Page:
October 26, 1917
 3rd Division

The front of the Canadian Corps is split by an impassable morass that had been the valley of the Ravebeek River, and so it launches a two-pronged attack up the drier spurs of the ridge. The 3rd Division is to attack the Bellevue Spur on the north ridge and advance 1,200 metres toward Passchendaele. The attack occurs at 5:40 a.m. As the 3rd Division advance along the Gravenstafel Passchendaele road, it captures the frontline Germans positions and moves steadily forward. The Germans quickly retaliate with massive shelling and force the Canadians back. They are only able to hold the Bellevue Spur because of individual feats of bravery. They do not meet their objective, but at Passchendaele any gains are good.

 
Early Oct, 1917 Oct 17th, 1917 Nov 10th, 1917
Oct 26th, 1917 - 3rd Division Oct 30th, 1917 - 3rd Division Nov 6th, 1917 - 1st Division
Oct 26th, 1917 - 4th Division Oct 30th, 1917 - 4th Division Nov 6th, 1917 - 2nd Division
 
   
 

As we worked [to secure our positions] the Hun began to shell our position with "whizzbangs," and some of the men grew panicky. Captain Arthur climbed through the mud from group to group speaking to the fellows reassuringly. Tommy and I were digging together and watched him come near us. Dykes was working just a few feet from us. He straightened to say something to us, and the next instant a shell cut the top of his head away, leaving but the jaw and neck. The body rocked a moment and then toppled backward. Arthur saluted as he passed.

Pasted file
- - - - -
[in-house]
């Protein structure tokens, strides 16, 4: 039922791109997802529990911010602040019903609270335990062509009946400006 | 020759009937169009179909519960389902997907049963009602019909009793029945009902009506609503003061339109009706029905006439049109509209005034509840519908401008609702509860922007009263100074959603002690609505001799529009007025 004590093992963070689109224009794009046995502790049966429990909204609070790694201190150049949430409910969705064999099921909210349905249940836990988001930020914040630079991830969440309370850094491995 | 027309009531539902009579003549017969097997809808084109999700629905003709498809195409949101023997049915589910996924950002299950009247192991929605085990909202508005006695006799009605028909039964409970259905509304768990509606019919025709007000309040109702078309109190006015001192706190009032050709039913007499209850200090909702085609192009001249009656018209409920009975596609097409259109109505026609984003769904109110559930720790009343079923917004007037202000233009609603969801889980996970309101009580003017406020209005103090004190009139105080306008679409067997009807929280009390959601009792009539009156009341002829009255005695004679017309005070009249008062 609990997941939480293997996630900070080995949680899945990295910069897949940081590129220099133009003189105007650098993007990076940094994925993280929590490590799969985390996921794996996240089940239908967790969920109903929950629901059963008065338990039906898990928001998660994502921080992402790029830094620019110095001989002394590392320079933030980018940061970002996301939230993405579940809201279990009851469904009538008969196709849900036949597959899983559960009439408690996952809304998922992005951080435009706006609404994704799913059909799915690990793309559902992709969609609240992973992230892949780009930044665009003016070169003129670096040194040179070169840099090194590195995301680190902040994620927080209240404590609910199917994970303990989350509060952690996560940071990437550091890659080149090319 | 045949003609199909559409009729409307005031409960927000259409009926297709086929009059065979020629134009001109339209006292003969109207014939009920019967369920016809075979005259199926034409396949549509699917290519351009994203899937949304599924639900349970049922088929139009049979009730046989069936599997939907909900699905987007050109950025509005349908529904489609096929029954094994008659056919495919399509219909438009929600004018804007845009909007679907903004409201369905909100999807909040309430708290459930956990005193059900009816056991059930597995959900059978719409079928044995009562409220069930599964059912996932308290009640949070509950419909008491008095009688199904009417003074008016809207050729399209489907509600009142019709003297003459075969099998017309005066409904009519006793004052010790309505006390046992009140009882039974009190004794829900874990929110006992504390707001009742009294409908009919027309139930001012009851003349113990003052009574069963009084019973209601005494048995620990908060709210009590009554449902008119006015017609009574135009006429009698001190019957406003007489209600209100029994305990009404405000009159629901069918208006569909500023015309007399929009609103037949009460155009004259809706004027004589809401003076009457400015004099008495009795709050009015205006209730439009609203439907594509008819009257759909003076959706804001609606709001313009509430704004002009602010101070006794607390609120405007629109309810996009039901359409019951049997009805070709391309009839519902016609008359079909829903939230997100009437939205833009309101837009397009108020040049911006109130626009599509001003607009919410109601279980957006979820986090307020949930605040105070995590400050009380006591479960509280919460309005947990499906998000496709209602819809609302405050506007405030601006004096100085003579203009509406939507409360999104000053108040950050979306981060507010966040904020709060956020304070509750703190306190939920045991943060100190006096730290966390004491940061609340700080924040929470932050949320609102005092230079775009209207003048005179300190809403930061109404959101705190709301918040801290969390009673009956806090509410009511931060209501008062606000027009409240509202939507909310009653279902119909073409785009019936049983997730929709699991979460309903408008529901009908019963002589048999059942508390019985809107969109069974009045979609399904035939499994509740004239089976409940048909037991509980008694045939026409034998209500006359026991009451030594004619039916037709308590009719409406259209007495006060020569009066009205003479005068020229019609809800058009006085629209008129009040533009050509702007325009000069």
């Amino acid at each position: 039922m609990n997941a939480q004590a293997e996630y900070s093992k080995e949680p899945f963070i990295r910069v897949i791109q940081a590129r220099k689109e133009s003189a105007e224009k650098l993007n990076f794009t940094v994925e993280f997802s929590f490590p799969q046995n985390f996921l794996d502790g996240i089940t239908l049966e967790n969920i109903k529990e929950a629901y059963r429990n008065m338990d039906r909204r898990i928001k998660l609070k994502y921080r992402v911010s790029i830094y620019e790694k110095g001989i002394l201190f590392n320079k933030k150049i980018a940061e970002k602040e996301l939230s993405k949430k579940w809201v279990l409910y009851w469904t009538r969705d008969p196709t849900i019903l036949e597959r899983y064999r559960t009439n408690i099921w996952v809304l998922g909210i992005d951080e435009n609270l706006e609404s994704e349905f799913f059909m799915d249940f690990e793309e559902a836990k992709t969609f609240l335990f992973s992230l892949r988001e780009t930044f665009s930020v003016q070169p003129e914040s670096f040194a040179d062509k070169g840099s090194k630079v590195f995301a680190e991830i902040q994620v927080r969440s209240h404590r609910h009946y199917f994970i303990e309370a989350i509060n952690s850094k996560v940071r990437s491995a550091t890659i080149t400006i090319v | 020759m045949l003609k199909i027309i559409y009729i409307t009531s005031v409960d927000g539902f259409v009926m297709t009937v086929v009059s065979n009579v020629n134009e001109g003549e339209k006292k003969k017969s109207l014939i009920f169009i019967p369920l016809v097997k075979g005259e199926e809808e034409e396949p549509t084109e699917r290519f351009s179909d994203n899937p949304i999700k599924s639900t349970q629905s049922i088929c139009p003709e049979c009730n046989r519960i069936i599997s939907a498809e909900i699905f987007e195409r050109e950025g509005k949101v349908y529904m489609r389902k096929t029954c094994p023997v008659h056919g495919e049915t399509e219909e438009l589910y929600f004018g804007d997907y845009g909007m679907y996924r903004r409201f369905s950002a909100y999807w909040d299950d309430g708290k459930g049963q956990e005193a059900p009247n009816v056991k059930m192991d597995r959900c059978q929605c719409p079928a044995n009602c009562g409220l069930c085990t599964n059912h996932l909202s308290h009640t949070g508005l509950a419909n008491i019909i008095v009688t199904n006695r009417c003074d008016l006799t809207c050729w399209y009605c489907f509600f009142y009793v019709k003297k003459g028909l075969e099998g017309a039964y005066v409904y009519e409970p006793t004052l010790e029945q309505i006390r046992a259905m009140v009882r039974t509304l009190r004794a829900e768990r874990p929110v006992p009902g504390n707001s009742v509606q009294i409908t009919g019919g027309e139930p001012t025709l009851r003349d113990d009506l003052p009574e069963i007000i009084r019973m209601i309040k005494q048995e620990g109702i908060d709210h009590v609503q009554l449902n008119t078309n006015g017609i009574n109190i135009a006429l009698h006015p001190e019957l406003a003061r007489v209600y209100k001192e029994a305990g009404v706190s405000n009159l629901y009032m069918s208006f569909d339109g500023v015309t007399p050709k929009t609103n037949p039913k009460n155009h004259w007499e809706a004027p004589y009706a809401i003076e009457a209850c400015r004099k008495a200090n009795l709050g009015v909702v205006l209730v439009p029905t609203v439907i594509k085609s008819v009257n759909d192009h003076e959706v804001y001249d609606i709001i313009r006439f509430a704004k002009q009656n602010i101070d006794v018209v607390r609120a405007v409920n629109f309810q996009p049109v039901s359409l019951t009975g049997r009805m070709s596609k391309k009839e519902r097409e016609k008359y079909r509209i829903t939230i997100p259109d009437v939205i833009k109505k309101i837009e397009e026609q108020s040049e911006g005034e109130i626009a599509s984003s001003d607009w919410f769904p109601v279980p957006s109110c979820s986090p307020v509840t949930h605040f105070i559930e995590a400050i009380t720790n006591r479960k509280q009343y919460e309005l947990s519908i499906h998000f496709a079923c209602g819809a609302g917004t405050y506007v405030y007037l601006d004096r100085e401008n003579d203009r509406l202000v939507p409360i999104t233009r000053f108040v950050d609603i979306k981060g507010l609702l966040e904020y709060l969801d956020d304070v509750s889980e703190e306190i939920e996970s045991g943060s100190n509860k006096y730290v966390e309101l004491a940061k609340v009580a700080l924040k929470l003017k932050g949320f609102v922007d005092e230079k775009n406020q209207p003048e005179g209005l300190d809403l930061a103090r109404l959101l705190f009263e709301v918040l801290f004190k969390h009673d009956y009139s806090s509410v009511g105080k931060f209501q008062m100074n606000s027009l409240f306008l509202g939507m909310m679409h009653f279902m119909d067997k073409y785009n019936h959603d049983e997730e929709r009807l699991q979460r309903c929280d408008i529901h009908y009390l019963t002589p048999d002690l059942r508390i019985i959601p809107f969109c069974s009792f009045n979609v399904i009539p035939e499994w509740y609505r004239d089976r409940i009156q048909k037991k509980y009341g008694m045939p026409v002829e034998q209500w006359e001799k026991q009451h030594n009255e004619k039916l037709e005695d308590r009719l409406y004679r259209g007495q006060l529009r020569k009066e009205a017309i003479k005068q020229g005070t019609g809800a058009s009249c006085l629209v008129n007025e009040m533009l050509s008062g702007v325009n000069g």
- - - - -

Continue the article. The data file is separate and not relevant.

Will Bird, author of Ghosts Have Warm Hands

 
 
Lieutenant Robert Shankland of the 43rd Battalion lead a group of soldiers in safeguarding their position on the Bellevue Spur on October 26, thus enabling reinforcements to arrive and save the Canadian gains. He was awarded the Victoria Cross for his courage on the Bellevue Spur that day.


 
 
Major C.P. J. O'Kelly, MC of the 52nd Battalion, captured 100 prisoners and destroyed six pillboxes during the attack of October 26. He was awarded the Victoria Cross.


 
 
Private Tommy Holmes of the 4th Canadian Mounted Rifles saved a desperate situation when his unit was pinned down by heavy German machine-gun fire during the battle of October 26. He single-handedly knocked out two machine guns and captured a pillbox and 19 German prisoners, opening the way for his battalion to advance. Holmes received a Victoria Cross for his efforts.
 
 
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